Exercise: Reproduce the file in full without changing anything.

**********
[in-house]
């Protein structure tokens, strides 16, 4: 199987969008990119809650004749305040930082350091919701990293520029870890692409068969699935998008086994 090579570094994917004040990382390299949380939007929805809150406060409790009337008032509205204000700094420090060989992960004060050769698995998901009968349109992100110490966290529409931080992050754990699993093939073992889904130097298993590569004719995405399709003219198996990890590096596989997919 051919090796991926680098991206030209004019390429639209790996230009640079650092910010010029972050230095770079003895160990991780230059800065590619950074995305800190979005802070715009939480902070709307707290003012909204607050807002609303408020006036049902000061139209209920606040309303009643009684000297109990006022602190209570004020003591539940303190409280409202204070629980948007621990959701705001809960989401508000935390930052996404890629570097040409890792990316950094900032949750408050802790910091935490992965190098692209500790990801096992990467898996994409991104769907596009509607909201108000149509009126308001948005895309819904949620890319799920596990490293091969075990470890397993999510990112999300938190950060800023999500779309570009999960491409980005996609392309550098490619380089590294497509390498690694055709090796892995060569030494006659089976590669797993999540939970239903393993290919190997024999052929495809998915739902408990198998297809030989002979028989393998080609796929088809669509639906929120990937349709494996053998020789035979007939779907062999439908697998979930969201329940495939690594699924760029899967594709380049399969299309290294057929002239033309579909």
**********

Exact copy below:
[in-house]
């Protein structure tokens, strides 16, 4: 199987969008990119809650004749305040930082350091919701990293520029870890692409068969699935998008086994 090579570094994917004040990382390299949380939007929805809150406060409790009337008032509205204000700094420090060989992960004060050769698995998901009968349109992100110490966290529409931080992050754990699993093939073992889904130097298993590569004719995405399709003219198996990890590096596989997919 051919090796991926680098991206030209004019390429639209790996230009640079650092910010010029972050230095770079003895160990991780230059800065590619950074995305800190979005802070715009939480902070709307707290003012909204607050807002609303408020006036049902000061139209209920606040309303009643009684000297109990006022602190209570004020003591539940303190409280409202204070629980948007621990959701705001809960989401508000935390930052996404890629570097040409890792990316950094900032949750408050802790910091935490992965190098692209500790990801096992990467898996994409991104769907596009509607909201108000149509009126308001948005895309819904949620890319799920596990490293091969075990470890397993999510990112999300938190950060800023999500779309570009999960491409980005996609392309550098490619380089590294497509390498690694055709090796892995060569030494006659089976590669797993999540939970239903393993290919190997024999052929495809998915739902408990198998297809030989002979028989393998080609796929088809669509639906929120990937349709494996053998020789035979007939779907062999439908697998979930969201329940495939690594699924760029899967594709380049399969299309290294057929002239033309579909």